Steel versus wood is a discussion that has been going on for a long time in the elevator world. Which material is better for an elevator cab?
For those of you not familiar with elevator cabs, they are the part of the elevator you ride in. The cab is attached to a sling and platform that is either pushed by hydraulic jacks or pulled by steel cable ropes. That is a bit of of an over simplification, but what it comes down to is the cab is the box that you ride in. As you will find with most things, opinion is usually the deciding factor led by who is doing the arguing or who benefits most. More on that later, but first, lets go over some important facts about cabs.
Whether wood or steel, cabs are built to be durable, reliable and safe, and every elevator cab produced today are all of those. Also, current elevator cars strictly follow the elevator code for the jurisdiction they are installed in. They are inspected and must pass the code to be placed into service. That is one way we know they are safe. So, when you are discussing elevator cabs, none of those points are important in arguing either way. Elevator cars are highly functional and safe. Therefore, it comes down to a few other factors that are still important, but not life and death. I have divided this analysis into three categories and most of the deciding factors between steel and wood fall into those. The first is the cost, the second is the quality of the ride (sound), and last but not least, the ease of installation.
Cost – When it comes to cost, steel is simply more expensive. In general terms, a steel elevator cab is twice as expensive as a wood core cab. We know this because we will place any type of cab into elevators here at Phoenix Modular Elevator, wood core and steel. We produce wood core cabs in the factory, but frequently buy steel cabs for customers when specs are specific and steel is required. But, the cost of purchase is just the beginning. There are lots of hidden costs that are not usually understood or discussed when it comes to steel versus wood core.
The most important factor that drives up the costs for elevators (besides gold inlaid, mahogany hand rails) is the weight. The heavier the load lifted, the more expensive to install and operate. For cars of similar measurements and the same capacity, the weight for a steel cab over a wood core can be up to 15% higher. That means increased power requirements. It can mean bigger jacks, motors and valves, different motors or sheaves requirements, as well as ropes. All of this can cost more money not just in the short term but in the long run. Check mark to wood core!
Quality of Ride or Sound – Hello, hellllo, hellllllllo. Sorry; just thinking of standing in a steel elevator cab makes me imagine I’m in a Ricola commercial. I just couldn’t resist. A metal cab is louder. It is not a myth that you can sound like you are in a tin can, because you are in a tin can. There are ways to reduce the noise transfer, but then cost becomes an issue again. Also, when there is noise in an elevator, that usually means there is vibration and that can cause connections to loosen, creating even more noise and, of course, the need for repairs. In the old days, there were some drawbacks regarding wood core and moisture absorption, but with technology, that has largely been alleviated, so you will never get the creeks and moans with wood core that you get in a steel cab.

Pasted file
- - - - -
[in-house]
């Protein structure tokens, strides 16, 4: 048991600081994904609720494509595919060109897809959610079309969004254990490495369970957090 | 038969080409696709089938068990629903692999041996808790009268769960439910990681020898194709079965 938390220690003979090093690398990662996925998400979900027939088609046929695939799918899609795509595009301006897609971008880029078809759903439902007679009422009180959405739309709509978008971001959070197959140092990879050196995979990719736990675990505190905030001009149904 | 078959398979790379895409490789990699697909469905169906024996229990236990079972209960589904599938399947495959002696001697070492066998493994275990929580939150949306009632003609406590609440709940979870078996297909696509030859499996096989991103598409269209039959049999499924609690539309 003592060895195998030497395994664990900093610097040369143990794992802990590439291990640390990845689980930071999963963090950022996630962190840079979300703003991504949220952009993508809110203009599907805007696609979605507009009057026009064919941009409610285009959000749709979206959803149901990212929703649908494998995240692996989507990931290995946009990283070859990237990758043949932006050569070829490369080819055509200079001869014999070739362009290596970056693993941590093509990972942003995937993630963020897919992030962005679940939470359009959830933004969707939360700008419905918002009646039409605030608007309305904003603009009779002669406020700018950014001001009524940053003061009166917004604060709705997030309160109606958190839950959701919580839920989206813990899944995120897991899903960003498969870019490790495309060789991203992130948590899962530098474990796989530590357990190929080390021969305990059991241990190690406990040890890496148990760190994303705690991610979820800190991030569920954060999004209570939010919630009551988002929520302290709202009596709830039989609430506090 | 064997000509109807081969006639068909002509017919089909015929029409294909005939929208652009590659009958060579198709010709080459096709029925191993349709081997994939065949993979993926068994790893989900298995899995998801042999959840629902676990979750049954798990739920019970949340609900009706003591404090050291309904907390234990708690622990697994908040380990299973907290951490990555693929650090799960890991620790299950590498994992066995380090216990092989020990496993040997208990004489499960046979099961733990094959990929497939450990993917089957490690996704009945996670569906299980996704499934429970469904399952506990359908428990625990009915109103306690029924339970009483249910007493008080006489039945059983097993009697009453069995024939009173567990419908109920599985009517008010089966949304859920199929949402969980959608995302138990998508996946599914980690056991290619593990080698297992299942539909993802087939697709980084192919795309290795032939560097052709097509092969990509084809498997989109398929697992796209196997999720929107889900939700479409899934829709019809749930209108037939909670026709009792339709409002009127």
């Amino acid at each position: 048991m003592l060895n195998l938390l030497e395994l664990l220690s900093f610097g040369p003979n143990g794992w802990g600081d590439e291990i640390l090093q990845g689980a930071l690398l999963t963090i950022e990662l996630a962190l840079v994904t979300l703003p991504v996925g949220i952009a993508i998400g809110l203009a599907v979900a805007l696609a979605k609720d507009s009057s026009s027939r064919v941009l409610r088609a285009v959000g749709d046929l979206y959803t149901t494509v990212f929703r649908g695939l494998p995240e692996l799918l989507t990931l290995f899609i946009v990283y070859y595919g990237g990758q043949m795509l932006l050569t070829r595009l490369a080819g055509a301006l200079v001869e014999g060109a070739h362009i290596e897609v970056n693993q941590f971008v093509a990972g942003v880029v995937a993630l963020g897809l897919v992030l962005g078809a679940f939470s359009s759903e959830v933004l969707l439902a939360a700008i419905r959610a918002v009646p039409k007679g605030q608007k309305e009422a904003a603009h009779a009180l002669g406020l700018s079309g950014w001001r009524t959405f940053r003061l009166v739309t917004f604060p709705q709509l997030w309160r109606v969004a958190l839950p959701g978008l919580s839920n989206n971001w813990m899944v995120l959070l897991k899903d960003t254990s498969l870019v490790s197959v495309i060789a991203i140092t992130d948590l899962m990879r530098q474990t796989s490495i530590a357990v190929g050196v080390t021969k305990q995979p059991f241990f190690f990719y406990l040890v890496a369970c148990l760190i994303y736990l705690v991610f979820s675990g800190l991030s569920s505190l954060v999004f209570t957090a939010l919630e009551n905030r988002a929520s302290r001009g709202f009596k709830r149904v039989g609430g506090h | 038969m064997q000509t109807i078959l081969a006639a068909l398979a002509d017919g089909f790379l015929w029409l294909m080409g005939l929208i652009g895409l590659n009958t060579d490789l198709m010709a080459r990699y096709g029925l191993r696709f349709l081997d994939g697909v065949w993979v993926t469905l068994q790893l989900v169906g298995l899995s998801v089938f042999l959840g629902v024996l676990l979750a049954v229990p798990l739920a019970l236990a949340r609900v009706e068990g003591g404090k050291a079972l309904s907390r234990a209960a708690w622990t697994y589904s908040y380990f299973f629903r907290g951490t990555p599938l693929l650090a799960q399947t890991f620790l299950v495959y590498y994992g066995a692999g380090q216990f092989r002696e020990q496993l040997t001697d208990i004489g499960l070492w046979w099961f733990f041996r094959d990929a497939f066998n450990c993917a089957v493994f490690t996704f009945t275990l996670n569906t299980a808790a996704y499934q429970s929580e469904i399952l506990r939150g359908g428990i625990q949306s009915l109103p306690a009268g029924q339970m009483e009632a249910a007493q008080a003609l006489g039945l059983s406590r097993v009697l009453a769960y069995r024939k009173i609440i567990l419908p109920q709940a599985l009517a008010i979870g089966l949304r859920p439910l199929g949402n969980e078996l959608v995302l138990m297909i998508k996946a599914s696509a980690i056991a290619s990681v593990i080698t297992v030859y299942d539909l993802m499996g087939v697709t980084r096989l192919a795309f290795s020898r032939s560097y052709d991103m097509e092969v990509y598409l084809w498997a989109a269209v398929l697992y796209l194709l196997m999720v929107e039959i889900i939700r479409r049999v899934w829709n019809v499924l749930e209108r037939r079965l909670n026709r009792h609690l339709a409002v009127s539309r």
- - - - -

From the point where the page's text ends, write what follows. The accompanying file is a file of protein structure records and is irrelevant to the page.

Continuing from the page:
There is something very solid feeling about a wood core cab. One of our installers, when they first toured our factory, went in a fully constructed cab and jumped up and down and loved how solid the wood core cab felt. Also, wood core is just as flexible when it comes to design. If you can imagine it, a wood core cab can be it. Check mark number two to wood core!
Ease of Installation – Finally, a win for steel. One of the primary reasons for the movement away from wood core is the ease of installation of a steel cab. They come in pieces that are an easy fit through hoistway doors to the hoistway where most cabs are assembled. This can also help when modernizing the cab. They come apart pretty easy (hence the rattling) and can be replaced quickly. The wood core cabs likewise come in pieces, albeit larger than the steel pieces, and are put together with simple draw bolts. They can be taken apart easily as well. Of course, all of this is a moot point for our elevators as we build the cab outside of the hoistway and then insert and wire it prior to shipping. This means that the cab, whether steel or wood core, get built faster and easier.
So this is the real nub of the whole discussion. When you say that steel is better, who is it better for? Is is better for the end user? The answer is no. Wood core and steel are really the same. Steel is a bit louder and can rattle more by transmitting more noise, but the safety and functionality are equal in all other respects. Is steel better for the building owner? Nope. They cost more money upfront and over time and are subject to more long-term maintenance. Is steel better for the big elevator companies? Finally, the reason they are sold. Elevator companies find them easier to install (because they are not built like our modular models) and so they have become the standard despite the shortcomings.
To sum things up, either option is fine and we install both. Just keep an open mind to cost savings in the short and long term. That should be the ultimate determining factor.